As I shepherd the SCM fleet through its never-ending process of repair, restore and improve, I am constantly making judgment calls about when to upgrade and when to leave things alone.
For instance, I just delivered the 122S to Guy Recordon at Guy’s Interior Restorations to have the front seats restuffed and rebuilt.
While it’s there, should I have him uprade the seats with inflatable lumbar supports and seat heaters? In theory, because the Volvo will be a four-seasons car, having the seat heaters would make sense – and it would be under $400 installed for the pair.
I had Guy put seat heaters in our 1989 Range Rover Classic and found myself using them nearly every day in the winter. (The stock seat heaters had long ago ceased to function.) I also had Guy reset a Range Rover screen for my Range Rover L405.
But when Guy rebuilt the seats in the Alfa GTV, I had the lumbar supports and the heaters installed, and I have barely used either.
I realize that this isn’t exactly a life-or-death question, but these are the kinds of decisions we have to make as we take these old cars and bring them back to a functional life.
Springs, Shocks and Bars
As a matter of course, I replace all the shocks in my old cars with Bilsteins and install sport springs. When appropriate, I install a thicker front sway bar and put in a rear bar. I’ve done the springs, shocks and bars to all five Alfas and now to the 122S.
It lowers them slightly and gives them, to my eye, a more aggressive look. Plus, it improves the handling immensely, while not noticeably degrading the ride.
But now they are no longer stock. Should I have left them alone? Isn’t part of the goal here to experience these cars as they were when they left the factory?
And then there are engine, transmission and rear-end upgrades. Both my Super and my GTV have had their stock 1,600-cc engines replaced with 1750 units. This was done before I acquired them – I wouldn’t make that switch myself, but I’m not about to source 1600 engines and retrofit them.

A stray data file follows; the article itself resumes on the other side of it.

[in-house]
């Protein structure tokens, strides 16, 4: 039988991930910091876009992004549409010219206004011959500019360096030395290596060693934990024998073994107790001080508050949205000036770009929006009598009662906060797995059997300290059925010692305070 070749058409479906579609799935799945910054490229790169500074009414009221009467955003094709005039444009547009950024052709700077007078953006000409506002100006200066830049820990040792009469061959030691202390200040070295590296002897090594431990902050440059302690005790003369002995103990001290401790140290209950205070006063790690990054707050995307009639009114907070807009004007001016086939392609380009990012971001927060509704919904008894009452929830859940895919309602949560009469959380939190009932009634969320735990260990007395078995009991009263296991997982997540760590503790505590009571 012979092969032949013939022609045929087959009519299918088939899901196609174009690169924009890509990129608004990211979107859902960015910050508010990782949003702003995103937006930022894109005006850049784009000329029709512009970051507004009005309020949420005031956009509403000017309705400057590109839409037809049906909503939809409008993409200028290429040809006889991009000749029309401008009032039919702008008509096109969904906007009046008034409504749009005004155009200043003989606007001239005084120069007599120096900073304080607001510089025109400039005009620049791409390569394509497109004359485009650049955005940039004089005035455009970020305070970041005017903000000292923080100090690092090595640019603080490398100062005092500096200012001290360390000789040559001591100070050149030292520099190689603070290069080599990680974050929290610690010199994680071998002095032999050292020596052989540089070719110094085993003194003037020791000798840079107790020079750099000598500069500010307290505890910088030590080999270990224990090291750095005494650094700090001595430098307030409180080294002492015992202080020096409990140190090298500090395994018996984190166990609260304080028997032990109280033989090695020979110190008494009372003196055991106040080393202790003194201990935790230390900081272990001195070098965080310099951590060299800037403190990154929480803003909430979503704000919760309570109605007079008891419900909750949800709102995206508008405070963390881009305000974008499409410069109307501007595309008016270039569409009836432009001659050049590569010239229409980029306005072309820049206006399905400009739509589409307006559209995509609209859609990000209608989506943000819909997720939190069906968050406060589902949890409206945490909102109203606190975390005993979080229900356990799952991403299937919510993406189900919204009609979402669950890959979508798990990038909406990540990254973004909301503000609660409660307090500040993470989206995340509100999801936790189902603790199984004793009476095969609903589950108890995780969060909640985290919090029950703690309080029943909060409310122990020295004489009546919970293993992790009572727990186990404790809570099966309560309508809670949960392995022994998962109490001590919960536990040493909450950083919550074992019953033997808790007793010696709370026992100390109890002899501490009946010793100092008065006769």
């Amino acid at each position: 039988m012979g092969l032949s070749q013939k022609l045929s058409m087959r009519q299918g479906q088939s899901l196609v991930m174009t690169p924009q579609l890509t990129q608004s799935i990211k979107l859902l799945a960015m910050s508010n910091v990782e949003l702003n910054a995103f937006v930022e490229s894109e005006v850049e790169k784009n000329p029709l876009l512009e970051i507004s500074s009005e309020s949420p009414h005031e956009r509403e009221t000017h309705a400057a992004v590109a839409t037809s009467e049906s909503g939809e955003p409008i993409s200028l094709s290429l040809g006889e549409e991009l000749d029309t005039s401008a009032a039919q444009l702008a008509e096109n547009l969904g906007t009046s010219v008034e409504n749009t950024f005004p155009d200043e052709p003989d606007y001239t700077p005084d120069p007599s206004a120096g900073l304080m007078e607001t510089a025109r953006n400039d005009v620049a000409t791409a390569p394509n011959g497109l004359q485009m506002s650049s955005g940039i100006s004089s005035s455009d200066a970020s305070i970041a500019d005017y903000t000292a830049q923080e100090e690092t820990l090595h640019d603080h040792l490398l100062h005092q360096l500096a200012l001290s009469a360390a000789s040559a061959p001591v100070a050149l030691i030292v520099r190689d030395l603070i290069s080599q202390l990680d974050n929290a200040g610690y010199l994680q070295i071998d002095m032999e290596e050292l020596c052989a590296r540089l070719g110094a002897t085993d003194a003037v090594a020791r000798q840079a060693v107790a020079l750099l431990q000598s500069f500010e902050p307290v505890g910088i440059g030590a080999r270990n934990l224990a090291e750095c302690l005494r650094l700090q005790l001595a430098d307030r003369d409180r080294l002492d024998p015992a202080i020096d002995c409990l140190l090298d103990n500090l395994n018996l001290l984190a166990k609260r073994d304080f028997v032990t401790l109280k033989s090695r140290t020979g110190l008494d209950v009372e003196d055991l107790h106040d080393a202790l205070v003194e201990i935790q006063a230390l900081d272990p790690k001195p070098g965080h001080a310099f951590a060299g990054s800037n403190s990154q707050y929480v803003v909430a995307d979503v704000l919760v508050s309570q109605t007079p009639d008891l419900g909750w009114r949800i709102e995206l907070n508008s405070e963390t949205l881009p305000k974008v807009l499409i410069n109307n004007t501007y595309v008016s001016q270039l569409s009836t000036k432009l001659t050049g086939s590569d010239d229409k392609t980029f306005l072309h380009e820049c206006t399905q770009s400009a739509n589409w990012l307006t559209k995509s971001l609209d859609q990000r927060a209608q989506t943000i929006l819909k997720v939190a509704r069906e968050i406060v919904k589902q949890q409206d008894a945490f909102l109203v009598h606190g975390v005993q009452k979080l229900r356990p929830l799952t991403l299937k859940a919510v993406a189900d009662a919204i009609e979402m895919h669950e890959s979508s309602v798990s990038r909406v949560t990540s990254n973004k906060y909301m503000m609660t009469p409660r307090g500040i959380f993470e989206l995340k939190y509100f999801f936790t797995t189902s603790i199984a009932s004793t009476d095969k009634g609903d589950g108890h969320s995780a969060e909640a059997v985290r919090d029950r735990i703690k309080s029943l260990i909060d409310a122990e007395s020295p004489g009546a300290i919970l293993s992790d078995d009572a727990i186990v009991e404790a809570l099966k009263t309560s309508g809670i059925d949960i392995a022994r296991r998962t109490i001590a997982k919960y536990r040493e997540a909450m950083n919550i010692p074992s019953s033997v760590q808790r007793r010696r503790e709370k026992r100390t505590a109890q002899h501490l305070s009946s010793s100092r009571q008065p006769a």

All my Alfa engines have had upgraded cams installed, and the 1958 Giulietta Sprint Veloce also has a period-style 1,400-cc kit in it now, with 10.3:1 compression pistons. “While we were in there,” we installed 2-liter 9-tooth gears into the oil pump, replacing the 7-tooth gears that were there. The result: fantastic oil pressure across the entire rev range. But again — it is no longer stock.
The GTV and the Super both have 4.1 limited-slip rear axles in place of the stock 4.5 open diffs, and the Duetto has an LSD from a later car (although with the stock 4.5 gears). Are these upgrades acceptible when considered as “modifications in period style” — i.e., are they things we would have done when the cars were relatively new?
I do understand the value of keeping a car completely stock, leaving it at its original ride height and with its original rear axle ratio. In fact, the diff in the Sprint Veloce needs to be rebuilt, and Jon Norman of Alfa Parts recommends that we source a 2-liter LSD.
However, this car is so original (except for the cams, pistons, springs, shocks, sway bar and oil pump (!)) that I have elected to have the original 750-series diff rebuilt, even though that will cost significantly more, and parts will be harder to source.
So here’s the question I pose to you and to myself: When you decide to restore a car as one that you will drive on rallies and tours, which upgrades should be considered “in the spirit of driving,” and which ones are degrading to the original mechanical and cosmetic condition of the car?
Since I really do use my cars, I have a definite opinion of how I want them to perform. But as steward of cars that might stand as examples for future generations, I’m not sure that I’m making the right decisions.
What do you think?